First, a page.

For all of Tennessee’s read-option looks, motions, and audibles before the snap, Minnesota had an answer in the second half. And most of the time, the answer was to line up and play sound, technical football. Zimmer didn’t add defensive wrinkles or send extra blitzes at Marcus Mariota; he trusted the talent and discipline of his defense to prevail, even with the simplest of calls.

“Trickery with trickery equals too much trickery,” defensive end Everson Griffen said Monday, per Lindsey Young.

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The Minnesota Vikings and Green Bay Packers will face off Sunday night, with both teams aiming to gain a one-game advantage over the other in the early season jockeying for position in the NFC North. The Detroit Lions also started off the season with a victory and look like a team to be reckoned with.

Our beloved Vikings certainly have plenty of things to be discussed this week: Kicker confidence, a struggling running game, and something about a quarterback or two.

Before we go too far down that rabbit hole, however, let’s take a glance around the NFC North in our weekly taking of the temperature to see how our greatest enemies are feeling.

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Vikings' Bumpy Win over Titans
Image courtesy of Vikings.com

It wasn’t easy, but the Minnesota Vikings came away with a Week 1 win over the Tennessee Titans. The road to victory had its share of bumps, with the Vikings falling behind 10-0 in the first half. Tennessee’s formation shifts and personnel changes kept Mike Zimmer’s defense off balance, and combined with Blair Walsh’s spotty kicking, made yesterday’s first two quarters a frustrating affair.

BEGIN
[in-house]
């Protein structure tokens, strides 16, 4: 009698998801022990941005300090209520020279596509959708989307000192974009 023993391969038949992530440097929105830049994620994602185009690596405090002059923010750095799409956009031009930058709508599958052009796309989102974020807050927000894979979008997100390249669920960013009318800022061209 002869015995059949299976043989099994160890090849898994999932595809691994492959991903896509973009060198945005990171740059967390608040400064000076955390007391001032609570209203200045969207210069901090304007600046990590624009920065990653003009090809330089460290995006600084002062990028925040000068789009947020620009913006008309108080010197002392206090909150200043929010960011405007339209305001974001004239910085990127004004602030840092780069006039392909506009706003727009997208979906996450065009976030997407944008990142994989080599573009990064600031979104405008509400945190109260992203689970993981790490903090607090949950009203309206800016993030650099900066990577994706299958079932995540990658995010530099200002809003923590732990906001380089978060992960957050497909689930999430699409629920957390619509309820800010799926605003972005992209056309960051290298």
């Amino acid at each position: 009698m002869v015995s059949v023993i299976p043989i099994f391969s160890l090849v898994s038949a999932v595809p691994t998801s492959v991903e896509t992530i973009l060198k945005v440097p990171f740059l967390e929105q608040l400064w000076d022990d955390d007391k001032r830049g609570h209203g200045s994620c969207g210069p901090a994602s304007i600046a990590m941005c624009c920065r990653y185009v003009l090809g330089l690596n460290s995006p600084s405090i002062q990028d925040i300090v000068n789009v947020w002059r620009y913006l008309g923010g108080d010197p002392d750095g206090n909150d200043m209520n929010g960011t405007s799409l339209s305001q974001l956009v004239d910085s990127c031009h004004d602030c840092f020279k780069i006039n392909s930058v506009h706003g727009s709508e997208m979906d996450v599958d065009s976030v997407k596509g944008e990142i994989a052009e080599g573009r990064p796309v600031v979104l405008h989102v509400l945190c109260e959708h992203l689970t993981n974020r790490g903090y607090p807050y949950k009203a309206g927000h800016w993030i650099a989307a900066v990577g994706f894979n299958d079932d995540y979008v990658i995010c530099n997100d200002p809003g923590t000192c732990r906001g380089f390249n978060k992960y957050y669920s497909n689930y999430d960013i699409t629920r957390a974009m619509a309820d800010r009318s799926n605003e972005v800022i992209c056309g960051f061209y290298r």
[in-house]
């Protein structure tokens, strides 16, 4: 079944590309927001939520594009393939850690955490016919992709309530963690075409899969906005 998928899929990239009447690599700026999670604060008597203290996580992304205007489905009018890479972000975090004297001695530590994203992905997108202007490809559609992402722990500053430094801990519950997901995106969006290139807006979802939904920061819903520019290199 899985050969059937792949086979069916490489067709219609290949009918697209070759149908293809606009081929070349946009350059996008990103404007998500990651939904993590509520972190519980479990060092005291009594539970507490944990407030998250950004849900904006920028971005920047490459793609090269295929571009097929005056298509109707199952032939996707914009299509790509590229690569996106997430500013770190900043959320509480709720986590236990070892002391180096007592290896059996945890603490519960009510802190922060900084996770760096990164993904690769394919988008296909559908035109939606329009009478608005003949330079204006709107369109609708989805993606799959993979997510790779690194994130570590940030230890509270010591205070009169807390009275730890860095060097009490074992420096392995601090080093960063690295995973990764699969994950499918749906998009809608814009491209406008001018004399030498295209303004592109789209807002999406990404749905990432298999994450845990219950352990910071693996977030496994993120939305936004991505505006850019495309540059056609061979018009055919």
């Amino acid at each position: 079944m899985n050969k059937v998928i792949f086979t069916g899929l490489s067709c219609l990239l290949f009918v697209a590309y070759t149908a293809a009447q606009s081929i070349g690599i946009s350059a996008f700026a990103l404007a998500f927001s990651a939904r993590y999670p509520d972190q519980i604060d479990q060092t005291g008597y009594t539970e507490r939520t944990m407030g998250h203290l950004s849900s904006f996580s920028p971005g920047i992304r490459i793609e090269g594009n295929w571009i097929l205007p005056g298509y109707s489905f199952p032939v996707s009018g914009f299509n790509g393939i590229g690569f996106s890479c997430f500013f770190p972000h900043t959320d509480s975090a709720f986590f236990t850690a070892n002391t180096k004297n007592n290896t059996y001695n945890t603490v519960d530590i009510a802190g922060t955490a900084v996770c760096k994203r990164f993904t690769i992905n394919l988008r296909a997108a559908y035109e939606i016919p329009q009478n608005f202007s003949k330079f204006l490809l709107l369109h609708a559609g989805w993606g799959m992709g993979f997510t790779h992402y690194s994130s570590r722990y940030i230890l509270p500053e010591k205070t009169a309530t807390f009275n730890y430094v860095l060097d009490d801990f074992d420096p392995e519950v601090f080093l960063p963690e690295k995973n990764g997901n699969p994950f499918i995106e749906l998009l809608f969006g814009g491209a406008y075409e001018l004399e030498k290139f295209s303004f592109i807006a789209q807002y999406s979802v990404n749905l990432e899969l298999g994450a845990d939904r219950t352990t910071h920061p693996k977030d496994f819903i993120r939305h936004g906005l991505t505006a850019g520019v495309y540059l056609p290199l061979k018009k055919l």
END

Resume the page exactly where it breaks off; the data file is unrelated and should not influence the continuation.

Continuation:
But Zimmer and the coaching staff adjusted at halftime, finishing the game on a 25-6 run that sealed Minnesota’s victory. Outside of a strong defensive showing — two return touchdowns — the Vikings also left Tennessee with few bruises or injuries. At this early point of the week, Xavier Rhodes’s knee is the only major concern; an encouraging development as the team prepares to host the Green Bay Packers on Sunday Night.

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Image courtesy of Vikings.com

1. Halftime Adjustments

The difference in the game was halftime adjustments. After a wholly deflating first two quarters in which we saw Blair Walsh miss two field goals left, Shaun Hill overthrow an open Stefon Diggs in the end zone, and the Vikings’ vaunted defensive front get neutralized and misdirected by a nifty Titans offensive gameplan, things looked…bleak. Tennessee went into the half with a 10-0 lead, and it was difficult to imagine how Minnesota would muster enough offense to even close that small margin. It felt a lot like the debacle in San Francisco to open last season. My one source of optimism was that the Vikings’ staff has done quite well with halftime adjustments under Mike Zimmer, and perhaps they could find a way to turn things around.

They did, in a big way, and the team looked completely different in the second half en route to a 25-16 win. I firmly believe what separates an average coach from a good one is the ability to successfully adjust within games, and it’s good to see that continue under the Zimmer regime.